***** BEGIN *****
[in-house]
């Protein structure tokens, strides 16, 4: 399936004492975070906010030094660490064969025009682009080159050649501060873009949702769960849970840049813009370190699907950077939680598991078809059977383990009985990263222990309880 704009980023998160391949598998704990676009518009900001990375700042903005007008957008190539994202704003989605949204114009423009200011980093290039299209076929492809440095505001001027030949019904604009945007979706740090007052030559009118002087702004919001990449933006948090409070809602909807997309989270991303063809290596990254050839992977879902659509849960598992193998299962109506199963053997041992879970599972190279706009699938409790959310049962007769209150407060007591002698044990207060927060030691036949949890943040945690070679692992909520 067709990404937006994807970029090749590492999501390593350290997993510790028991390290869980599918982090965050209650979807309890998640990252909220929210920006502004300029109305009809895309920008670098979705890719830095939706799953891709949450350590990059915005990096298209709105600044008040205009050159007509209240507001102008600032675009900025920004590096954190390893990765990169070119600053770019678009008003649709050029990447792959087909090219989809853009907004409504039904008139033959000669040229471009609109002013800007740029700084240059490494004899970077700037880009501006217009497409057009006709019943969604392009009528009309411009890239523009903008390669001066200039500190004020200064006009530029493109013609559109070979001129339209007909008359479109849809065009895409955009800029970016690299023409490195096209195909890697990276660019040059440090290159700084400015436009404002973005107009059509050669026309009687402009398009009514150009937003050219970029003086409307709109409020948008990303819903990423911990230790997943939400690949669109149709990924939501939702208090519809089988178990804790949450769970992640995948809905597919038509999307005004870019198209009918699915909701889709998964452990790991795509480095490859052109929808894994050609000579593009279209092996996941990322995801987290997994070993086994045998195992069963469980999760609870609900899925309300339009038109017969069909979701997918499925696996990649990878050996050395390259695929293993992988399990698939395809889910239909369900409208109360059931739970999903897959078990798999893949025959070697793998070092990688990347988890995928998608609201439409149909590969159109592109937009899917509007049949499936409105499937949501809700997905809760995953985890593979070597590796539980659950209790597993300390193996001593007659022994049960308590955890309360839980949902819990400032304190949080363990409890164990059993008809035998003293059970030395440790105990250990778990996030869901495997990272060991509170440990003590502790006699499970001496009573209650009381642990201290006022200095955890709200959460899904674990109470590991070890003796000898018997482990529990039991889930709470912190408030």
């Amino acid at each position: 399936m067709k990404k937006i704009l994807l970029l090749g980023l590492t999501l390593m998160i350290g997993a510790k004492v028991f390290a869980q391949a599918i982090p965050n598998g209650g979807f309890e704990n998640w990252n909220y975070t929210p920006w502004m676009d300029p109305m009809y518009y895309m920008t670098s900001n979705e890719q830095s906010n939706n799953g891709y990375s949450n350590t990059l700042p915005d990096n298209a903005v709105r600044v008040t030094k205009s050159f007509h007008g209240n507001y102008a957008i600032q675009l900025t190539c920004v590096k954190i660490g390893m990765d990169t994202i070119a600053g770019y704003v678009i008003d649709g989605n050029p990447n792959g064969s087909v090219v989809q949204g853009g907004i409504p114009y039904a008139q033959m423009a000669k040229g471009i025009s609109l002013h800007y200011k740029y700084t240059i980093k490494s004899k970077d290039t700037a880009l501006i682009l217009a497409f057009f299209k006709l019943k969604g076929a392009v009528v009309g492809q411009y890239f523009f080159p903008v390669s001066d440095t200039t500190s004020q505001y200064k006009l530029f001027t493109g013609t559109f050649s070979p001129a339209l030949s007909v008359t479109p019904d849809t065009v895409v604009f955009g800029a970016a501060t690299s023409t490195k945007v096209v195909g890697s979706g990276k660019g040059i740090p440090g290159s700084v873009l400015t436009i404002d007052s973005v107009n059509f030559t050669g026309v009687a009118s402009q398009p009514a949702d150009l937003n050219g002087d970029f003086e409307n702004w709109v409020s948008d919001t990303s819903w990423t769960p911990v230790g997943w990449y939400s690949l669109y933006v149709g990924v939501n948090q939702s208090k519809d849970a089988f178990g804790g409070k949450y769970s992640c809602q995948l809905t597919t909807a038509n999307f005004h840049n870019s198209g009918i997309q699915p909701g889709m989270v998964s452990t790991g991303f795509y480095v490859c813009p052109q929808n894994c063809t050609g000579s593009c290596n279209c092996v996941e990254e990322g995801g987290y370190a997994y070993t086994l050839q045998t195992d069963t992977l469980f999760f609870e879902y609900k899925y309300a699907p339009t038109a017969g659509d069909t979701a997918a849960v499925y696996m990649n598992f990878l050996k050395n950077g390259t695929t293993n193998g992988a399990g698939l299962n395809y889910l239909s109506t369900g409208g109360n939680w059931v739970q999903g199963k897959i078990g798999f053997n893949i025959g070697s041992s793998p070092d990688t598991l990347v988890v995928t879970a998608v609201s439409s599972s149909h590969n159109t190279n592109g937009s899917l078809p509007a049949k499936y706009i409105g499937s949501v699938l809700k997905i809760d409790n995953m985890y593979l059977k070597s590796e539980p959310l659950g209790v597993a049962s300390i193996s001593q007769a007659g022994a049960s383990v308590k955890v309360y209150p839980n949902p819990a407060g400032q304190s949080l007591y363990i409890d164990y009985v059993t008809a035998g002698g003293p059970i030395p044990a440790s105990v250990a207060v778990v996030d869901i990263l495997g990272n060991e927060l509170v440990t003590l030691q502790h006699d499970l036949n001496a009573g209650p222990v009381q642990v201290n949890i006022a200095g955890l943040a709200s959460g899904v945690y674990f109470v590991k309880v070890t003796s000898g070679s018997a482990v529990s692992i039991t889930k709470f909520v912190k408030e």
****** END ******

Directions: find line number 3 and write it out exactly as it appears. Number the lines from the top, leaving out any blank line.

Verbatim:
């Amino acid at each position: 399936m067709k990404k937006i704009l994807l970029l090749g980023l590492t999501l390593m998160i350290g997993a510790k004492v028991f390290a869980q391949a599918i982090p965050n598998g209650g979807f309890e704990n998640w990252n909220y975070t929210p920006w502004m676009d300029p109305m009809y518009y895309m920008t670098s900001n979705e890719q830095s906010n939706n799953g891709y990375s949450n350590t990059l700042p915005d990096n298209a903005v709105r600044v008040t030094k205009s050159f007509h007008g209240n507001y102008a957008i600032q675009l900025t190539c920004v590096k954190i660490g390893m990765d990169t994202i070119a600053g770019y704003v678009i008003d649709g989605n050029p990447n792959g064969s087909v090219v989809q949204g853009g907004i409504p114009y039904a008139q033959m423009a000669k040229g471009i025009s609109l002013h800007y200011k740029y700084t240059i980093k490494s004899k970077d290039t700037a880009l501006i682009l217009a497409f057009f299209k006709l019943k969604g076929a392009v009528v009309g492809q411009y890239f523009f080159p903008v390669s001066d440095t200039t500190s004020q505001y200064k006009l530029f001027t493109g013609t559109f050649s070979p001129a339209l030949s007909v008359t479109p019904d849809t065009v895409v604009f955009g800029a970016a501060t690299s023409t490195k945007v096209v195909g890697s979706g990276k660019g040059i740090p440090g290159s700084v873009l400015t436009i404002d007052s973005v107009n059509f030559t050669g026309v009687a009118s402009q398009p009514a949702d150009l937003n050219g002087d970029f003086e409307n702004w709109v409020s948008d919001t990303s819903w990423t769960p911990v230790g997943w990449y939400s690949l669109y933006v149709g990924v939501n948090q939702s208090k519809d849970a089988f178990g804790g409070k949450y769970s992640c809602q995948l809905t597919t909807a038509n999307f005004h840049n870019s198209g009918i997309q699915p909701g889709m989270v998964s452990t790991g991303f795509y480095v490859c813009p052109q929808n894994c063809t050609g000579s593009c290596n279209c092996v996941e990254e990322g995801g987290y370190a997994y070993t086994l050839q045998t195992d069963t992977l469980f999760f609870e879902y609900k899925y309300a699907p339009t038109a017969g659509d069909t979701a997918a849960v499925y696996m990649n598992f990878l050996k050395n950077g390259t695929t293993n193998g992988a399990g698939l299962n395809y889910l239909s109506t369900g409208g109360n939680w059931v739970q999903g199963k897959i078990g798999f053997n893949i025959g070697s041992s793998p070092d990688t598991l990347v988890v995928t879970a998608v609201s439409s599972s149909h590969n159109t190279n592109g937009s899917l078809p509007a049949k499936y706009i409105g499937s949501v699938l809700k997905i809760d409790n995953m985890y593979l059977k070597s590796e539980p959310l659950g209790v597993a049962s300390i193996s001593q007769a007659g022994a049960s383990v308590k955890v309360y209150p839980n949902p819990a407060g400032q304190s949080l007591y363990i409890d164990y009985v059993t008809a035998g002698g003293p059970i030395p044990a440790s105990v250990a207060v778990v996030d869901i990263l495997g990272n060991e927060l509170v440990t003590l030691q502790h006699d499970l036949n001496a009573g209650p222990v009381q642990v201290n949890i006022a200095g955890l943040a709200s959460g899904v945690y674990f109470v590991k309880v070890t003796s000898g070679s018997a482990v529990s692992i039991t889930k709470f909520v912190k408030e």